We are physicians practicing at Shady Grove Adventist Hospital, and we and our colleagues take issue with Avram Goldstein's Oct. 17 and Oct. 19 articles about the hospital [Metro]. Some of our colleagues revealed not only the confidential proceedings of the Medical Executive Committee but also clinical details about patients whose cases were being handled through our peer-review mechanisms. Medical staff as well as the hospital administrators are barred from discussing the details of these cases by state and federal regulations, and therefore Mr. Goldstein's reporting appeared to stand unchallenged by the hospital's leaders.

In the context of the nearly 140,000 patient encounters that take place at Shady Grove Adventist Hospital each year, the four incidents cited hardy constitute "rampant errors." The unbalanced nature of Mr. Goldstein's article damaged the reputation of a fine hospital. That the Medical Executive Committee proceedings were leaked to the press within hours also left no chance for the administrators or governing board members to deal with the physicians' concerns expressed at that meeting.

Medical-surgical nursing units traditionally have a high turnover as nurses seek reassignments in specialty units or less stressful positions. Prior to the press reports the hospital had instituted a program of mentoring, lectures and specialized training to ensure quality of care. There has been a shortage of nurses on a national level for many years, and Shady Grove Hospital has had a program in place to recruit new graduates.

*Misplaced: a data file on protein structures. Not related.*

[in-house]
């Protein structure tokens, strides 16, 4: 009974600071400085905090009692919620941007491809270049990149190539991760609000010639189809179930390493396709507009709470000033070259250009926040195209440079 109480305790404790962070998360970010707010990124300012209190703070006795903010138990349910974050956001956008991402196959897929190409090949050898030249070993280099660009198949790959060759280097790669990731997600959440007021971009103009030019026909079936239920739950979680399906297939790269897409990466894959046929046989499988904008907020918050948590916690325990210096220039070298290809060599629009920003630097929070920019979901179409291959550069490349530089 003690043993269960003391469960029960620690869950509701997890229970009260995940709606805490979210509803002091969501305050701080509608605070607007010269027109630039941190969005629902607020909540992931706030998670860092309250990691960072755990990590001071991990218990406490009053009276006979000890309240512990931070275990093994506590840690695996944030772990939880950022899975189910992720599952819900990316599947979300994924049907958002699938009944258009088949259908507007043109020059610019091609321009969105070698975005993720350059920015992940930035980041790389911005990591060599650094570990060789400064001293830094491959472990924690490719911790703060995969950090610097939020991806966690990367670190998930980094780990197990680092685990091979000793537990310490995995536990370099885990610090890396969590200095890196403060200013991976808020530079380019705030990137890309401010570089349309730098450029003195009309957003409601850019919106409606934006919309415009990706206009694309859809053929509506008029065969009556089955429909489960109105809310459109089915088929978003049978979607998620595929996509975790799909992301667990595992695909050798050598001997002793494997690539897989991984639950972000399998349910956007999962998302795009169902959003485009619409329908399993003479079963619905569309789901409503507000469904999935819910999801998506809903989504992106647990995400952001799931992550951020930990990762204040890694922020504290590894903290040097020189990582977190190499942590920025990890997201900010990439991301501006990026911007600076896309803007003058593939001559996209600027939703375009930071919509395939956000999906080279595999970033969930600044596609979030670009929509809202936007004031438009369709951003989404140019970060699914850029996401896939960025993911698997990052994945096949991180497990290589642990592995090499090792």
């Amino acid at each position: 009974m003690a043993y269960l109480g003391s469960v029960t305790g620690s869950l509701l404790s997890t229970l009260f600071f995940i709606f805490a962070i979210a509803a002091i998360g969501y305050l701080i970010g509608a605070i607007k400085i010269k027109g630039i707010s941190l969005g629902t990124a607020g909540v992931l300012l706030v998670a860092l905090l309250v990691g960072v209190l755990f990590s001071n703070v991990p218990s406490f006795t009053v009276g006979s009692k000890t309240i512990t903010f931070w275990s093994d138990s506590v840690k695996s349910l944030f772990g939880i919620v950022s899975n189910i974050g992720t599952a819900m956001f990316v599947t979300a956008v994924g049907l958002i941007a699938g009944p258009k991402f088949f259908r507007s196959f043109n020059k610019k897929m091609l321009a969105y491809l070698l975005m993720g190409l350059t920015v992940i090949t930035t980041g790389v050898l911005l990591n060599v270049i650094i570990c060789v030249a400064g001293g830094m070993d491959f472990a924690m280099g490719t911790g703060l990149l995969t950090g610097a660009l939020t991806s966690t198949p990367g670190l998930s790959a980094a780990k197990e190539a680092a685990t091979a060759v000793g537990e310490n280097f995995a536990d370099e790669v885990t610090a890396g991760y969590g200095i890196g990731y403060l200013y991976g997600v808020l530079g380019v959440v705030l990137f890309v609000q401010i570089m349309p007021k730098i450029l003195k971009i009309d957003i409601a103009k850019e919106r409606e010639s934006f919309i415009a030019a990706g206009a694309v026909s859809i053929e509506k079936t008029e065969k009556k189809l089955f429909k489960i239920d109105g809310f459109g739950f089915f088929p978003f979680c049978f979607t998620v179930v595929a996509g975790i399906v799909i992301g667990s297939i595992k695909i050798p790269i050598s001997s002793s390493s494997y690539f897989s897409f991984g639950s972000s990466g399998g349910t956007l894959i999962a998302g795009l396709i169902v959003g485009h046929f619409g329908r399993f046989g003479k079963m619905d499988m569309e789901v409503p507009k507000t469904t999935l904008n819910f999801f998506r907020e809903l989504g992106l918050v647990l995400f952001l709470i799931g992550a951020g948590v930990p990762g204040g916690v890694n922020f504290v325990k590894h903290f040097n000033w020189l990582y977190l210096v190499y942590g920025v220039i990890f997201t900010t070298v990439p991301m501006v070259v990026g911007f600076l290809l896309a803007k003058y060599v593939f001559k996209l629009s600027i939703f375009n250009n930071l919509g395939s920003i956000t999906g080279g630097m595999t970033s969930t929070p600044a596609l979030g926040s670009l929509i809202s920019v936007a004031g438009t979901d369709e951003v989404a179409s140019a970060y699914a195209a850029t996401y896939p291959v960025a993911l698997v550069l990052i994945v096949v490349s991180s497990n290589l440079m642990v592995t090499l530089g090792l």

The financial pressures that led to staff cuts are the result not only of pressures in the health care industry to reduce costs but also of the announcement earlier this year by the Maryland Health Services Cost Review Commission that every hospital in the state would need to reduce costs by 10 percent during the next three years.

The public expects continued high-quality care, and the necessary changes can only be made by close consultation with physicians, nurses and others involved in patient care. This was the real message of our Medical Executive Committee, a message with which we agree.